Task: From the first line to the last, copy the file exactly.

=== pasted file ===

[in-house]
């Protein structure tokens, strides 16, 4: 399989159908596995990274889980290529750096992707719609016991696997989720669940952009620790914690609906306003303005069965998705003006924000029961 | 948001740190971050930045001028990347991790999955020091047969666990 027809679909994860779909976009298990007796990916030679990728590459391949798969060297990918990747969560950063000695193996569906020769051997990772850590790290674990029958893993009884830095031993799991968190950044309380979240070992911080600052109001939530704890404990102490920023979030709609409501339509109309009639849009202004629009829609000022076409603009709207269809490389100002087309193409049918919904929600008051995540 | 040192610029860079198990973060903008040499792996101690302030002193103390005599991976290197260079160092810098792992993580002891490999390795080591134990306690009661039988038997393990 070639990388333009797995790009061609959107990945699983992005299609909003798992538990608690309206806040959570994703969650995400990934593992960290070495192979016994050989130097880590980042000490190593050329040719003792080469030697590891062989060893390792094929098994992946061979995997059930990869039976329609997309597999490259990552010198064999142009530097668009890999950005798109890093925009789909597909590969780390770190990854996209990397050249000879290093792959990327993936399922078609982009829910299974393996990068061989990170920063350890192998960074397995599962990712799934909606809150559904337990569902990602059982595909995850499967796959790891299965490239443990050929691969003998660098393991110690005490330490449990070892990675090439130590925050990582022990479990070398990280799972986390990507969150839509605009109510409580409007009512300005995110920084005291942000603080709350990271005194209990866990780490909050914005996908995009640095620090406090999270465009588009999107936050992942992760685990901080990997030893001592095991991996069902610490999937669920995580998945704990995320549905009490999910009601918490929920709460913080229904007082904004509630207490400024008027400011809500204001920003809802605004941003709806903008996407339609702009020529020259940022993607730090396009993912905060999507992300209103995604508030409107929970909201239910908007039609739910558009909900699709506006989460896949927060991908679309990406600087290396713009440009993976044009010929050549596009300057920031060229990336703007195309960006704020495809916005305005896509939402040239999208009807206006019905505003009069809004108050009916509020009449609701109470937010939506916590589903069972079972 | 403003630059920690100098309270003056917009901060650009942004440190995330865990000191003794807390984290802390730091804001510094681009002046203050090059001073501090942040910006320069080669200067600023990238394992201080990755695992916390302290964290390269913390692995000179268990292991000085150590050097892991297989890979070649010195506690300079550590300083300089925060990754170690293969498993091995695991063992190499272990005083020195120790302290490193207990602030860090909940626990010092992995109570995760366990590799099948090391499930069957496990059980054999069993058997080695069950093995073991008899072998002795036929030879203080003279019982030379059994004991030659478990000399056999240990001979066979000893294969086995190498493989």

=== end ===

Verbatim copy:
[in-house]
């Protein structure tokens, strides 16, 4: 399989159908596995990274889980290529750096992707719609016991696997989720669940952009620790914690609906306003303005069965998705003006924000029961 | 948001740190971050930045001028990347991790999955020091047969666990 027809679909994860779909976009298990007796990916030679990728590459391949798969060297990918990747969560950063000695193996569906020769051997990772850590790290674990029958893993009884830095031993799991968190950044309380979240070992911080600052109001939530704890404990102490920023979030709609409501339509109309009639849009202004629009829609000022076409603009709207269809490389100002087309193409049918919904929600008051995540 | 040192610029860079198990973060903008040499792996101690302030002193103390005599991976290197260079160092810098792992993580002891490999390795080591134990306690009661039988038997393990 070639990388333009797995790009061609959107990945699983992005299609909003798992538990608690309206806040959570994703969650995400990934593992960290070495192979016994050989130097880590980042000490190593050329040719003792080469030697590891062989060893390792094929098994992946061979995997059930990869039976329609997309597999490259990552010198064999142009530097668009890999950005798109890093925009789909597909590969780390770190990854996209990397050249000879290093792959990327993936399922078609982009829910299974393996990068061989990170920063350890192998960074397995599962990712799934909606809150559904337990569902990602059982595909995850499967796959790891299965490239443990050929691969003998660098393991110690005490330490449990070892990675090439130590925050990582022990479990070398990280799972986390990507969150839509605009109510409580409007009512300005995110920084005291942000603080709350990271005194209990866990780490909050914005996908995009640095620090406090999270465009588009999107936050992942992760685990901080990997030893001592095991991996069902610490999937669920995580998945704990995320549905009490999910009601918490929920709460913080229904007082904004509630207490400024008027400011809500204001920003809802605004941003709806903008996407339609702009020529020259940022993607730090396009993912905060999507992300209103995604508030409107929970909201239910908007039609739910558009909900699709506006989460896949927060991908679309990406600087290396713009440009993976044009010929050549596009300057920031060229990336703007195309960006704020495809916005305005896509939402040239999208009807206006019905505003009069809004108050009916509020009449609701109470937010939506916590589903069972079972 | 403003630059920690100098309270003056917009901060650009942004440190995330865990000191003794807390984290802390730091804001510094681009002046203050090059001073501090942040910006320069080669200067600023990238394992201080990755695992916390302290964290390269913390692995000179268990292991000085150590050097892991297989890979070649010195506690300079550590300083300089925060990754170690293969498993091995695991063992190499272990005083020195120790302290490193207990602030860090909940626990010092992995109570995760366990590799099948090391499930069957496990059980054999069993058997080695069950093995073991008899072998002795036929030879203080003279019982030379059994004991030659478990000399056999240990001979066979000893294969086995190498493989």